As the baseline states the minimum set of technologies required for the content, I'm confused about technologies that are "relied upon", and technologies that are "used, but not relied upon". Particularly as the baseline is supposed to include a minimum set of technologies that are assumed to be available in a user agent, but other technologies may be used providing they do not impact the accessibility of the content. This seems to be a contradiction in terms, but will be important to understand in terms of evaluating the accessibility of a website.
If a conformance claim states that CSS is used in the baseline, but doesn't mention that it is relied upon, then it's reasonable to assume that the content will adhere to WCAG 2.0 when style sheets are not supported or disabled in the user agent. In which case, why mention CSS in the baseline? The definition of baseline states that the technologies listed are the minimum required to receive the content by a user agent, but other technologies may be used providing they do not affect the accessibility of the content. The same applies to other technologies, such as scripting. If scripting is used without having an impact on the accessibility of the document, why mention it in the baseline? It doesn't make sense.
It might make sense to mention something that is absolutely necessary for the baseline, like HTML, and then just use CSS, scripting, and other technologies in a way that does not affect the accessibility of the document. If these other technologies do not affect the accessibility, I don't understand the rationale of declaring them in the baseline, as they are not the minimum set of technologies required to meet the conformance claim. It only makes sense to me to mention those items that are assumed to be supported in order to make the conformance claim.
From a device independence point of view, it's always good practice to ensure that content works with certain technologies switched off or unavailable wherever possible. Robustness is an important principle for accessibility, and progressive enhancement and graceful degradation techniques help ensure that content is robust enough to work with current and future technologies. From what I thought I understood of the baseline before the "relied upon", and "used, but not relied upon" constraints were introduced, accessibility issues that might arise from technologies specified in a baseline would be caught and addressed by other guidelines in WCAG 2.0. Personally, I would have more faith that this would be the case if validity was a requirement under the robust principle, but the WCAG working group deem validity to be unimportant for robustness.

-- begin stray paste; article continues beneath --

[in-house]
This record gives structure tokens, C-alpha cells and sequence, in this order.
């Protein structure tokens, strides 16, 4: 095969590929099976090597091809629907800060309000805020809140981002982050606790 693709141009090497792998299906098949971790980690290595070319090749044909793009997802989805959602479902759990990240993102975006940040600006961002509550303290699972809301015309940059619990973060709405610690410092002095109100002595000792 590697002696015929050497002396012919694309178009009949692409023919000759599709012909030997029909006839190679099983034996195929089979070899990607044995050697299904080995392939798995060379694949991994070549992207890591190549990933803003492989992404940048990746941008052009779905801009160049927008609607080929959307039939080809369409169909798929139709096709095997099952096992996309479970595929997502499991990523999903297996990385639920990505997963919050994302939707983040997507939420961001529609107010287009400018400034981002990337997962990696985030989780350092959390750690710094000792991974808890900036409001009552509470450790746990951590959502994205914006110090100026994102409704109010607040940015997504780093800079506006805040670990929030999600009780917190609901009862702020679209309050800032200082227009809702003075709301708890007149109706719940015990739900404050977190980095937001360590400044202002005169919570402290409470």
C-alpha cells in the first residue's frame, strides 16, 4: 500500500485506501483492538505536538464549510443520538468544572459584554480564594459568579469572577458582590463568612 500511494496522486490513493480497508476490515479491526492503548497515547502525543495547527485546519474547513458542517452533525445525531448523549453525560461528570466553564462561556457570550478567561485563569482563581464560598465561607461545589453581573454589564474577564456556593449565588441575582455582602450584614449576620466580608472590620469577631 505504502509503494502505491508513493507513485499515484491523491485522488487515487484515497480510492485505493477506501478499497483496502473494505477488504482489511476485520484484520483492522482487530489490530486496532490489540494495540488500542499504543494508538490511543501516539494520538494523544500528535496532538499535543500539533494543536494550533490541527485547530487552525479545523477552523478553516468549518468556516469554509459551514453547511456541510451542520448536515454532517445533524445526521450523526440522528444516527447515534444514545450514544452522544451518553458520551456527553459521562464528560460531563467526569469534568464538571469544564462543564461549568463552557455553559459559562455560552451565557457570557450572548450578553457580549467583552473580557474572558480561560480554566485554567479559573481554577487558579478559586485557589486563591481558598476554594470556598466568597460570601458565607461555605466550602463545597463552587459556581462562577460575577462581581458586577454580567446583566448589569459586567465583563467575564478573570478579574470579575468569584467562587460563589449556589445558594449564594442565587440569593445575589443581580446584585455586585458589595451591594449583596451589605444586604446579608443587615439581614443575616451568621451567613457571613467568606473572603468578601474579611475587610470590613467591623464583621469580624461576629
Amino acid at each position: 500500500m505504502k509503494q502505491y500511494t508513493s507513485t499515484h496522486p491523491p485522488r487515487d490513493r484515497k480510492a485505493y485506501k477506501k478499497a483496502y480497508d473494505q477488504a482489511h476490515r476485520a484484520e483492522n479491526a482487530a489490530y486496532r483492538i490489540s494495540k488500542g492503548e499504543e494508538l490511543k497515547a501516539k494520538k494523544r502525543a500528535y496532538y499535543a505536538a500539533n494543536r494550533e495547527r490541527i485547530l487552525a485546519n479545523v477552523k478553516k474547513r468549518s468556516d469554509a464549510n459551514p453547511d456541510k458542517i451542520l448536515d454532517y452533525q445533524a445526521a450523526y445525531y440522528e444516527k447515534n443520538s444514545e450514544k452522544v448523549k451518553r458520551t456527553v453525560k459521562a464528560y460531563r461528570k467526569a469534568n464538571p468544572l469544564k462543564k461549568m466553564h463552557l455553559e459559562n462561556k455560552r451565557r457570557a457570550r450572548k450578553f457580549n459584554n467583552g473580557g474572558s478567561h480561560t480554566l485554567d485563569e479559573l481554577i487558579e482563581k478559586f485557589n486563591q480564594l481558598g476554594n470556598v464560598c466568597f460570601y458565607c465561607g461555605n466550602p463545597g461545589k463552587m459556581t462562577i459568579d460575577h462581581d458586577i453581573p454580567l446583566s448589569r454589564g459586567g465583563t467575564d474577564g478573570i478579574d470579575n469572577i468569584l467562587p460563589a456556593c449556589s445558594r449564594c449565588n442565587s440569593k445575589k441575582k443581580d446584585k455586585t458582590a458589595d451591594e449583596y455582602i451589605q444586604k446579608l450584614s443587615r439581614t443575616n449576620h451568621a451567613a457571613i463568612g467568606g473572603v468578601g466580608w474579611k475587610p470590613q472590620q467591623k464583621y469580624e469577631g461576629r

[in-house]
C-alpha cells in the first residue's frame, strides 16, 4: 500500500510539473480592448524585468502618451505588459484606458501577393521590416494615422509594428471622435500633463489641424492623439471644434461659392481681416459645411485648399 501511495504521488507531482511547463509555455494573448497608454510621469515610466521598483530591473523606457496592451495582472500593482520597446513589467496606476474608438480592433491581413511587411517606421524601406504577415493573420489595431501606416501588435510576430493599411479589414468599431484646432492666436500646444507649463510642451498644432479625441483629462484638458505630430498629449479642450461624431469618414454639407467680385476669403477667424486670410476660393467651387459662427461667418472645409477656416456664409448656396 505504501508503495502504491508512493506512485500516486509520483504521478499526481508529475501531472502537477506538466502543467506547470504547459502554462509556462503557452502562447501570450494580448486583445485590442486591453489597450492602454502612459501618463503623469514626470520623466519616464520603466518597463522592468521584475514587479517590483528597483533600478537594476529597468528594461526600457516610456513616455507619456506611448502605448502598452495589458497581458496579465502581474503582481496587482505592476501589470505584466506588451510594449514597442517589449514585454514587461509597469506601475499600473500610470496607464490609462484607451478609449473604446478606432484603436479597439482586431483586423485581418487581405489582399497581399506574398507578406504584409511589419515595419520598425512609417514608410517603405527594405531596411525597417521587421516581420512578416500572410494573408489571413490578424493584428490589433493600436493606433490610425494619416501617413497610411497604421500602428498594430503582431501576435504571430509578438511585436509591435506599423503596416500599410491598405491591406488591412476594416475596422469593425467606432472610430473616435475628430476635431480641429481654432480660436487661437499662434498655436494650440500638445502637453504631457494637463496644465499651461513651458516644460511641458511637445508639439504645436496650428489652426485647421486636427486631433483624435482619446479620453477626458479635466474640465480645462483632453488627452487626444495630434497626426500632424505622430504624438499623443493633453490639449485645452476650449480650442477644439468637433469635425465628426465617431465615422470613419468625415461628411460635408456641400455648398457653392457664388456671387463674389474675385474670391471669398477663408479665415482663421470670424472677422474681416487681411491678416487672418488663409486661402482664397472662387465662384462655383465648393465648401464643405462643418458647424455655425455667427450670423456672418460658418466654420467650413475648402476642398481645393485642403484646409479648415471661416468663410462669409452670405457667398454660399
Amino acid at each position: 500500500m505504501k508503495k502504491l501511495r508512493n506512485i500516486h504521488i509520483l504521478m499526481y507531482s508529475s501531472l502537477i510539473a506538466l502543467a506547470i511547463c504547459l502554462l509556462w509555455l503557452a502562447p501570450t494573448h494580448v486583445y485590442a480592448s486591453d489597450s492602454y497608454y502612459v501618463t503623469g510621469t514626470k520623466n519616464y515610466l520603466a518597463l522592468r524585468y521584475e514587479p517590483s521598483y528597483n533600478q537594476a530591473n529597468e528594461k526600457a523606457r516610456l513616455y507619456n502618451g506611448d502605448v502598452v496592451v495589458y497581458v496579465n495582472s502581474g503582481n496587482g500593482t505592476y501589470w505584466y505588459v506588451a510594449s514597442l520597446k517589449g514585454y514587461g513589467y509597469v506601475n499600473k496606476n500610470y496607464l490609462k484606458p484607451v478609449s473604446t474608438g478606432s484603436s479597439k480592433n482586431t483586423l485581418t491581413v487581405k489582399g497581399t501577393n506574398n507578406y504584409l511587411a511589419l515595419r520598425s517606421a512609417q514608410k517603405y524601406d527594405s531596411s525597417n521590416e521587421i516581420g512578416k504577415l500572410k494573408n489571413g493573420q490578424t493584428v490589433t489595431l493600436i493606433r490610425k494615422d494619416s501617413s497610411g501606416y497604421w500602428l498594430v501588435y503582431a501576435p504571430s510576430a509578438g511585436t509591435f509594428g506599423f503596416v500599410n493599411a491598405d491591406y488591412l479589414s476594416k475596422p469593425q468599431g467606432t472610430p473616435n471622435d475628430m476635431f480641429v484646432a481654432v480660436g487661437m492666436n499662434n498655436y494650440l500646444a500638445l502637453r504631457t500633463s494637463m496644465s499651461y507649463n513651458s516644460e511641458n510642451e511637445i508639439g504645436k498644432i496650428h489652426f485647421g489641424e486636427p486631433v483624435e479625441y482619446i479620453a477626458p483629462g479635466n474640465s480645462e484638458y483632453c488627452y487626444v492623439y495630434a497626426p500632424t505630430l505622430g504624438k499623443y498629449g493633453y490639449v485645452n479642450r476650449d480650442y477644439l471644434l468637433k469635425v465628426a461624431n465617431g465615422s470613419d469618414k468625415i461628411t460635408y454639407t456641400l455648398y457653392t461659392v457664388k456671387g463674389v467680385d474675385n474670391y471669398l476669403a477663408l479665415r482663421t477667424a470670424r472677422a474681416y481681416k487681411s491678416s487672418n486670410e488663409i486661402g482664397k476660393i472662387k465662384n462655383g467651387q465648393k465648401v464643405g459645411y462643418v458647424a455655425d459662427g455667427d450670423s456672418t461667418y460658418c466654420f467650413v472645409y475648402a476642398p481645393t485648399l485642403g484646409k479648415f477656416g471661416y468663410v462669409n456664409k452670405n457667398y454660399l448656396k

"Relied upon", and "Used, but not Relied Upon"
The "relied upon", and "used, but not relied upon" options are included to cater for scenarios where the baseline has been set by a higher authority (government, regulatory body, organisation, etc), but not necessarily used on each URI in the website. It also caters for scenarios where a baseline has been specified for the whole website, but authors want to distinguish which URIs rely on technology specified in the baseline, and those that don't. The "relied upon" option should be specified as a proper subset of the technologies specified in the baseline. If a technology is in the baseline, but not relied upon, then the content would still meet the specified conformance claim if that technology is not supported, or switched off.
Scope of a Conformance Claim
The scope of a conformance claim may be for a whole website, or for a portion of the website. The portion of the website may be specified as a list of URIs that are part of the conformance claim, or might be for the whole website with a list of URIs that are not part of the conformance claim. Each URI that is part of the conformance claim must meet all success criteria for the level of conformance claimed. It is not acceptable for any resource that is part of the conformance claim to scope out certain parts of the resource, such as the navigation.